“My mom is going to think you’re going to rape me or something.”

“Your mom,” said Haley Joel Osment.

“I told her you were an autistic vegan and she said ‘autistic vegans can still rape people.’ I told her I felt insulted by that comment.”

…“Why does she think I’ll rape you?” said Haley Joel Osment.

“She thinks everyone on the internet is out to rape everybody.”

“What should I do,” said Haley Joel Osment.

“You should rape me out of spite,” said Dakota Fanning.

Oddly punctuated quotidian Gmail chat supports the occasional interesting sentence or exchange: “Dakota Fanning tried then said, ‘I’m going to rape you’ and sat on him and began to rape him and they had sex.” Hidden underneath dwells Dakota Fanning’s desperate obsession to please Haley Joel Osment, who plays the typical “American dork”, mildly curious, indifferent, and a narcissist, as seen when Haley Joel Osment berates Dakota Fanning about her weight: “He said it seemed like she just thought about things like getting chocolate and eating it…‘you say you don’t want to be obese. But eat more obesely than I do.”” Is this a great American novelist? Let’s take a look at the prose:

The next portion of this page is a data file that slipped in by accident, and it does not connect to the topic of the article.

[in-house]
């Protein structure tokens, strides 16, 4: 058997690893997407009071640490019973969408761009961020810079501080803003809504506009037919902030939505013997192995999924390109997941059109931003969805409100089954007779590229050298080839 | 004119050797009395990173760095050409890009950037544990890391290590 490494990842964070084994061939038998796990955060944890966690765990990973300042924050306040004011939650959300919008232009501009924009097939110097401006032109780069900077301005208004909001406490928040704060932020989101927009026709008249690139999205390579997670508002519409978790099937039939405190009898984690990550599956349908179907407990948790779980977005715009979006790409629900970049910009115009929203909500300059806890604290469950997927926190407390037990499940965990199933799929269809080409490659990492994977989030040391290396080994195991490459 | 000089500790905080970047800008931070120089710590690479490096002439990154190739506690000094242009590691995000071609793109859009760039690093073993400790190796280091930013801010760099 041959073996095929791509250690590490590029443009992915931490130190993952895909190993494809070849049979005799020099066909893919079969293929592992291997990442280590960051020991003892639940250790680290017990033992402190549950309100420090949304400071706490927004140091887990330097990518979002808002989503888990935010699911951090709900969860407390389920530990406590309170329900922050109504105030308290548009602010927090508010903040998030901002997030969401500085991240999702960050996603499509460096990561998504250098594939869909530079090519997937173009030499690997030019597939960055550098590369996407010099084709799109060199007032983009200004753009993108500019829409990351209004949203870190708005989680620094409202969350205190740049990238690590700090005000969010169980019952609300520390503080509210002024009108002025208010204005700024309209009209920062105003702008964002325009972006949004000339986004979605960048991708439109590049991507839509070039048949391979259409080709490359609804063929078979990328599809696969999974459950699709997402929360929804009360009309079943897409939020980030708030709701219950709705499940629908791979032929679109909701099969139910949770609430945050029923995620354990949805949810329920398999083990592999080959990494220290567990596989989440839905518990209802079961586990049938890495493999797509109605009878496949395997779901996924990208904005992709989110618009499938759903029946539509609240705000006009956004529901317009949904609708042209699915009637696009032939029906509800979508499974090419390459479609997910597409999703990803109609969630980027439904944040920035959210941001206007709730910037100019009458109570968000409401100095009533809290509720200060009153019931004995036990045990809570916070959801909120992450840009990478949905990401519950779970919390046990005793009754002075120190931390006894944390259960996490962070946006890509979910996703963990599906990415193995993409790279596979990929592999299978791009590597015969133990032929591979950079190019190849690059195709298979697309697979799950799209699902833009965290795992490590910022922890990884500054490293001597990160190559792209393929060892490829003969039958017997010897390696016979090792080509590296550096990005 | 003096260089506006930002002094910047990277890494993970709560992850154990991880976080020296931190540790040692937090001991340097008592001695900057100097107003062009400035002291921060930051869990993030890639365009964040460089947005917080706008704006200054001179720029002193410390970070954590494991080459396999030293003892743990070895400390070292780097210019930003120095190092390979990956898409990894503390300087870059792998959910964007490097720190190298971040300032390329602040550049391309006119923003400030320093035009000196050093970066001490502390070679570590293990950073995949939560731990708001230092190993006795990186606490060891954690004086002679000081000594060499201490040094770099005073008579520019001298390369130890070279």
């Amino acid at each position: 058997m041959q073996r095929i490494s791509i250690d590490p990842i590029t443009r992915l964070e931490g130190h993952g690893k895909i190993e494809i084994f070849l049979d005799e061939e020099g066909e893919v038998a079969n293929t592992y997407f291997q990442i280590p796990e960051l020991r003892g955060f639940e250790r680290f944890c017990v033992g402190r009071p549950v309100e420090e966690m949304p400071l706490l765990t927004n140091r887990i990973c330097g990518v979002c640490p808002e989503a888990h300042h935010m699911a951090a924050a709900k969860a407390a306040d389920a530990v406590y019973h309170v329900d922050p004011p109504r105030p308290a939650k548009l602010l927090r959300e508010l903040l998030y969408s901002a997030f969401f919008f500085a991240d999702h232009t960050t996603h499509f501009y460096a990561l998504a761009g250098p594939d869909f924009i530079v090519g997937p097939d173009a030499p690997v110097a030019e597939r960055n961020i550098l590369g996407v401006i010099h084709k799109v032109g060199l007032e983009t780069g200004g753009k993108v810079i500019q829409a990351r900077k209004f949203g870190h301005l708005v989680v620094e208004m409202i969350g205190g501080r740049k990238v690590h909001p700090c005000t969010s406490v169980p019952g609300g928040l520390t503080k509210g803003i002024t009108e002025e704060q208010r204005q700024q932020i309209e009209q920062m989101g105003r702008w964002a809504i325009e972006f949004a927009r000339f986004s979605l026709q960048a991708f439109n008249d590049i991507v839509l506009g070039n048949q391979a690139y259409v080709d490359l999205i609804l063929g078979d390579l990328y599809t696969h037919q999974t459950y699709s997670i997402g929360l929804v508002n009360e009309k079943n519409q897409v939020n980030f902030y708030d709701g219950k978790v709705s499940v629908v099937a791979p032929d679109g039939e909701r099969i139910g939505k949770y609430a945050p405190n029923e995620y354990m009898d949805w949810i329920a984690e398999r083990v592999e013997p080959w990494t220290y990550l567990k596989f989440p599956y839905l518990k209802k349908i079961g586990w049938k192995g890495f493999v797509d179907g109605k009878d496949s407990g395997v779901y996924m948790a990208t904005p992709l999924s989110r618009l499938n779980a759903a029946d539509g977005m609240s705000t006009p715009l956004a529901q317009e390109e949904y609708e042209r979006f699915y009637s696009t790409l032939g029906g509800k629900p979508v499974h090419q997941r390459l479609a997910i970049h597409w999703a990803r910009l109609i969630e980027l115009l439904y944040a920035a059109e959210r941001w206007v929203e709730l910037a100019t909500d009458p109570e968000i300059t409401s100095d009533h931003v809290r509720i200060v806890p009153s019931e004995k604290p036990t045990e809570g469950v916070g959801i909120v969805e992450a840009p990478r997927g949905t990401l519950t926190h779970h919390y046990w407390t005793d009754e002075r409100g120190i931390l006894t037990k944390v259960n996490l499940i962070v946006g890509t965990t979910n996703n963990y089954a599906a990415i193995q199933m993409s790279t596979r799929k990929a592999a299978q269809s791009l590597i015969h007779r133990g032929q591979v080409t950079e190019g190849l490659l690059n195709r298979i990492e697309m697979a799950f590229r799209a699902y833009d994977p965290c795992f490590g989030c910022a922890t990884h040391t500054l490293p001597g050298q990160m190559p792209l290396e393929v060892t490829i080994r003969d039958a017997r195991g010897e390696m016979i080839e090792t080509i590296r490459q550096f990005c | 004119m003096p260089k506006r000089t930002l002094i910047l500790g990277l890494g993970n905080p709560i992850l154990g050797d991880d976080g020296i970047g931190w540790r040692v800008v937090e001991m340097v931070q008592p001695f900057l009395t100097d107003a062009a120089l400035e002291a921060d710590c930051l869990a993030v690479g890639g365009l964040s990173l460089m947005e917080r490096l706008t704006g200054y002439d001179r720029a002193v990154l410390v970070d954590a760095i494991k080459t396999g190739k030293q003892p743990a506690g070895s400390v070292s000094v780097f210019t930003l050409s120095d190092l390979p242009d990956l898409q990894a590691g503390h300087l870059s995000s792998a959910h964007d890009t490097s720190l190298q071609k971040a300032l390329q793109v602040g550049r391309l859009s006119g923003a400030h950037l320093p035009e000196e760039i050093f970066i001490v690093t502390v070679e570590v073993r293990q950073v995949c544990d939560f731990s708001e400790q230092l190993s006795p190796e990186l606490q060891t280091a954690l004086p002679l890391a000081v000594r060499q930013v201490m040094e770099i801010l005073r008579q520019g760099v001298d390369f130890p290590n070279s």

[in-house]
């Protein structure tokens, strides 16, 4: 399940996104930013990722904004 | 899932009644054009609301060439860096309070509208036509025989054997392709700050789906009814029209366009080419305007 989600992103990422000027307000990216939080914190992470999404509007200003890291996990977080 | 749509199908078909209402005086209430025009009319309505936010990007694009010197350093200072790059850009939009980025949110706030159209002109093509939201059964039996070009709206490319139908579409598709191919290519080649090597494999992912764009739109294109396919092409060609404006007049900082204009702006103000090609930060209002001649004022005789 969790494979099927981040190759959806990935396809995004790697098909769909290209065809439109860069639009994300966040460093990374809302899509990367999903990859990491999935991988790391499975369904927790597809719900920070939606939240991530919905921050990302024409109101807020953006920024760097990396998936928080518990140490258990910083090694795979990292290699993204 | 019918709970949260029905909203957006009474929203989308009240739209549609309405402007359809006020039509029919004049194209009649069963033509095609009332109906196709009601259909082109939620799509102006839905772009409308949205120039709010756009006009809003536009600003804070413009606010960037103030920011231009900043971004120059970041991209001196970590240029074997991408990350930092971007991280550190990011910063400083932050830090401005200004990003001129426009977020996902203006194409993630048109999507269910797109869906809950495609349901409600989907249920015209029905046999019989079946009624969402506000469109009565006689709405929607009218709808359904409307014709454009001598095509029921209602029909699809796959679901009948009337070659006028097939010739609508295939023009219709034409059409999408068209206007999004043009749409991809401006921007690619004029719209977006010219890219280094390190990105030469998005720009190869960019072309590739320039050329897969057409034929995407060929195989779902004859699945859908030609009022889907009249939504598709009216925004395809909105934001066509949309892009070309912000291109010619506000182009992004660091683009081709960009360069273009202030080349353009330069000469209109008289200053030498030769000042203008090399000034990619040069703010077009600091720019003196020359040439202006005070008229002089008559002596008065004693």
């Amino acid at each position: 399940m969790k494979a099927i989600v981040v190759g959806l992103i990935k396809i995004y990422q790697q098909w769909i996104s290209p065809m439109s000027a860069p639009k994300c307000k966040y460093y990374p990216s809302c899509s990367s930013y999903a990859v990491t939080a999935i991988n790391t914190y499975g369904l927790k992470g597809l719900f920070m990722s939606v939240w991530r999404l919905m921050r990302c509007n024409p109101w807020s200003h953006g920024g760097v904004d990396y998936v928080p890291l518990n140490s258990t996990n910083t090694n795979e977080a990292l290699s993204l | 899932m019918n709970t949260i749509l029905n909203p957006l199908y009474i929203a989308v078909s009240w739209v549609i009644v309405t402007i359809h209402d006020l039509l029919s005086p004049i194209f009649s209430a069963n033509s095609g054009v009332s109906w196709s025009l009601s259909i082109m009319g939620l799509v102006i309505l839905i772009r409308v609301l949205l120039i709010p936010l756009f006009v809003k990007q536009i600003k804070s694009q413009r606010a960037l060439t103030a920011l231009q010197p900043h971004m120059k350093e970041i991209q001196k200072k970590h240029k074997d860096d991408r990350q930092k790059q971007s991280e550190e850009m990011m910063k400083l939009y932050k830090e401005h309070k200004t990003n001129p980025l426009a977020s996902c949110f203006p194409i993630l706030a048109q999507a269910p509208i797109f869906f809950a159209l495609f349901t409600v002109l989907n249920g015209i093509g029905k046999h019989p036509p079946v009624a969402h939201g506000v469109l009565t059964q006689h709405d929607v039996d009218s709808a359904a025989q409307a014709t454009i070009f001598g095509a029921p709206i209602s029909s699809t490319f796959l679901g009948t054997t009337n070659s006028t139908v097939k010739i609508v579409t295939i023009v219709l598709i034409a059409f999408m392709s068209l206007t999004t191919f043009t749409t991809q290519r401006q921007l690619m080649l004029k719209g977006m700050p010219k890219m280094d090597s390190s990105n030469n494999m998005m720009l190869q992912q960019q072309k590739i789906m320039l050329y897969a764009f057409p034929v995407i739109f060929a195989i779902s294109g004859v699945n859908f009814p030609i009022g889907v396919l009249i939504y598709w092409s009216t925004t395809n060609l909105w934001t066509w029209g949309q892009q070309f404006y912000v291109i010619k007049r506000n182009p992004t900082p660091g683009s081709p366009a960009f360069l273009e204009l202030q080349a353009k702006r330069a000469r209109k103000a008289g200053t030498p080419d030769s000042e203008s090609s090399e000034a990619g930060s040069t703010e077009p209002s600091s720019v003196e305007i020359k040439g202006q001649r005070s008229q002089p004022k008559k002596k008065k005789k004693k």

“…(Osment) thought about Dakota Fanning and other people. He orgasmed into toilet paper. He carried the toilet paper to the bathroom and put it in the toilet. He peed into the toilet. He flushed the toilet. He washed his hands. He washed his face. He went to his room and read a few sentences from different books. He ate dark chocolate.”

Dakota Fanning, raised by her often-absent mother, pleads with Haley Joel Osment: “‘I feel so tired,’ she said or writes on Gmail chat, ‘I want to press a tea kettle of boiling water to my clit.’” “She said she was probably going to kill herself within the next few days.” “‘I cut myself to use the blood for drawings or because I thought it was pretty and would cut my breasts or stomach and then masturbate.’” If Tao Lin had done some research on statutory rape, the activities of sexual predators, or consulted any of the relevant literature—say…The Rape Crisis Intervention Handbook Series, perhaps this novel would be different. But typical young Americans wouldn’t bother, so, being true to his demographic cohorts, why would Tao Lin?

I’m all for jokes, but in Richard Yates the jokes seem misplaced:


“How do you know he raped you?”

“Because my cunt was bloody.”